The Greatest rainfall of the entire rain event occured over Lake Livingston and Kickapoo Creek. Located about 30 or so miles Northwest of the West Fork San Jacinto Storm, the Kickapoo Storm was an extremely efficant rainmaker. Unlike the Lavaca or West Fork Storms, the Kickapoo Storm Cell had what is called a Low Echo Centroid (LEC) which was tropical in nature and is much more efficant at producing rain (although I am not sure how). Fed by both moisture from the West Fork Storm as well as a LLJ directly off the Gulf of Mexico, the storm produced almost unheard of rain totals in a 6 hour time frame. The offical amount states that almost 25 inches of rain fell in 6 hours, but runoff data from Kickapoo Creek suggests that an entire foot more fell in the same time frame. If verified, the 36.7 inches (933 mm) of rain in 6 hours implied by runoff data would be a new world record for that time frame! The massive runoff from Kickapoo Creek was 3 times greater than that of the 100 year flood and helped to fuel record flooding downstream on the Trinity River. The Kickapoo Storm Cell can be seen below:
Although the most extreme flooding was done, it kept raining. Late in the day on the 17th, The front stalled near the coast and remained there until October 19th. 10-20 more inches of rain accumulated during this time period in an area from Baytown to Beaumont, aggrivating the record/near record flooding on the lower San Jacinto and Trinity rivers, as well as causing record flooding on the Lower Neches River. By the time the front finally finished passing through Southeast Texas, an average of 10-20 inches was consistant across most of the area.
Although the October 1994 Flood was extreme, it actually could have been worse. The city of Houston recieved less than a foot from the rain event, despite having totals twice as large not too far away to the North, West, and East. Had a rain bomb such as the Kickapoo Storm developed directly over or just upstream of the city, the resulting flooding would probably be worse than that experienced during Tropical Storm Allison!
The setup that produced the October 1994 Floods (Remminants of a Pacific Hurricane + trough) was one of the most efficant flood setups possible in Texas. A similar flood event occured just 4 years later in Central Texas on October 17th and 18th of 1998, although this one was more removed from Gulf moisture and shorter in duration.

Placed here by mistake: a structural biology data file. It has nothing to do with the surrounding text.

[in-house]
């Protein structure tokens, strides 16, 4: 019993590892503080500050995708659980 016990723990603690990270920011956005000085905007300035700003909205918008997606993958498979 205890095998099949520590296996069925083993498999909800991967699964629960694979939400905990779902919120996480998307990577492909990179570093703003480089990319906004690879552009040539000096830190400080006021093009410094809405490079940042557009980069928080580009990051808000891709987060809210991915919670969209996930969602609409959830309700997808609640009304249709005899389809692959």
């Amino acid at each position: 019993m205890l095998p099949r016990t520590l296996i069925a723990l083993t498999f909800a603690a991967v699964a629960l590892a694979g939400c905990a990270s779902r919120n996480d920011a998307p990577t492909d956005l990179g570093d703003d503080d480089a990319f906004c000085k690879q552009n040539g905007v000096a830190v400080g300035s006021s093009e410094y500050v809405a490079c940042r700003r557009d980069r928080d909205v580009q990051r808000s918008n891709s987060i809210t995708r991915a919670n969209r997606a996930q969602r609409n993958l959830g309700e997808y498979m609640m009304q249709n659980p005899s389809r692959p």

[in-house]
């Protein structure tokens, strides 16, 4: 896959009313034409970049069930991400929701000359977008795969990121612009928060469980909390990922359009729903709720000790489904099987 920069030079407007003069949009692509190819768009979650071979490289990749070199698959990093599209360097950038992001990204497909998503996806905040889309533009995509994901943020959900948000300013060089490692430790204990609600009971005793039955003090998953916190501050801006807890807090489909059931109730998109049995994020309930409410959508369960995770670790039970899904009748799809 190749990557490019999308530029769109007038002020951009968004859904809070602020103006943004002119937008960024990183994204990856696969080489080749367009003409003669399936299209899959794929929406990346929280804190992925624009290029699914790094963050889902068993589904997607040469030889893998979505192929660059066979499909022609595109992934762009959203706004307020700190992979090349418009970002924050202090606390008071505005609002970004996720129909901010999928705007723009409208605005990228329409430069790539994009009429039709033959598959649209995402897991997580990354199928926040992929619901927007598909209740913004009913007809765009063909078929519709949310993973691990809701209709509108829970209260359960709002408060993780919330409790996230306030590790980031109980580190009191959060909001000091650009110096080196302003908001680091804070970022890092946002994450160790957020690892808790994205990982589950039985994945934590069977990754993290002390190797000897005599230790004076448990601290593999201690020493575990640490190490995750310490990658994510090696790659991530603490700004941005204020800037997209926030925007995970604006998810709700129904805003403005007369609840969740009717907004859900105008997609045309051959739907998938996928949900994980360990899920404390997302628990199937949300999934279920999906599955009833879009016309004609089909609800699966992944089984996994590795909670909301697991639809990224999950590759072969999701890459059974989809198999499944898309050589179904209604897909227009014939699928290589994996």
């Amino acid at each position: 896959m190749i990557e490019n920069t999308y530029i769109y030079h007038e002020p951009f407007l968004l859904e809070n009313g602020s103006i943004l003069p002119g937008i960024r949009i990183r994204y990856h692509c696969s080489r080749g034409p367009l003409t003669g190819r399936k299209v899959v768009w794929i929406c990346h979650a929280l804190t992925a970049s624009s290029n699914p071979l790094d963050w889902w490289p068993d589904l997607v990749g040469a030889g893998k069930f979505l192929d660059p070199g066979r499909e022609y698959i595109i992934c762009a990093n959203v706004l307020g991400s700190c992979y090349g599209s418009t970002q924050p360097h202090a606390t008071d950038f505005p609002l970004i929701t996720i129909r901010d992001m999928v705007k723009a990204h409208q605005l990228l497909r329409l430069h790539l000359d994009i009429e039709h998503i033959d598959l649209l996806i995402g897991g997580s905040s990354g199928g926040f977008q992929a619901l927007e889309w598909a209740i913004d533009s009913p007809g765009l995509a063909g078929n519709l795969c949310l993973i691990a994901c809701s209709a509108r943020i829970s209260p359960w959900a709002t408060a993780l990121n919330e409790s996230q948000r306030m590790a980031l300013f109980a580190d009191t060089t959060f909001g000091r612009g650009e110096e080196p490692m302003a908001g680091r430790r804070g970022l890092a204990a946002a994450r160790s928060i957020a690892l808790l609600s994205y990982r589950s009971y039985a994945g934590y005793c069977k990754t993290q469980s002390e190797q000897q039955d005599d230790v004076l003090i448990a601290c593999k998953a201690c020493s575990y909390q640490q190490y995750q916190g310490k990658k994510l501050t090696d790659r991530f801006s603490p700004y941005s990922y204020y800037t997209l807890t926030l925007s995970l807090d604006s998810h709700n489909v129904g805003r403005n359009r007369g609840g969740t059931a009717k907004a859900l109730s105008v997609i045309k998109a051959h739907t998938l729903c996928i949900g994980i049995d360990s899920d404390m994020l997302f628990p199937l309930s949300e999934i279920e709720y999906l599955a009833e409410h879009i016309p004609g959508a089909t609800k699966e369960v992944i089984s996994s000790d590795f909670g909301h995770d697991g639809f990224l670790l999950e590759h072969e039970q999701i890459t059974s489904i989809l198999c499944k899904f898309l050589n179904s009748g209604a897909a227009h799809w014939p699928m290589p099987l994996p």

An alternate senerio that could produce as much or even more rain would be the stalling of a landfalling tropical cyclone. Most recently experienced with Tropical Storm Allison, tropical cyclones can easily bring excessive rainfall to Southeast Texas. Famous examples include Allison (2001 and 1989), Claudette (1979, holds the US 24 hour rainfall record at 43 inches), and an unnamed tropical cyclone from 1960. Hovever, if a large and strong tropical cyclone were to stall out over the area, even more rainfall can result. Hurricane Wilma Stalled over Mexico's Yucatan Penninsula for a day and ended up dropping 62.05 inches of rain in the Cancun area, a world record for non-orographicly enhanced rainfall in 24 hours. If a similar situation set up in Southeast Texas, all flood records would be shattared (along with resulting damage as severe or possibly even more severe than that experenced with Ike). However, such an event has very little chance of happening, due to enhanced steering currents for stronger hurricanes. Therefore, Southeast Texas's greatest rainstorms still originate in the Pacific and with potent autum troughs.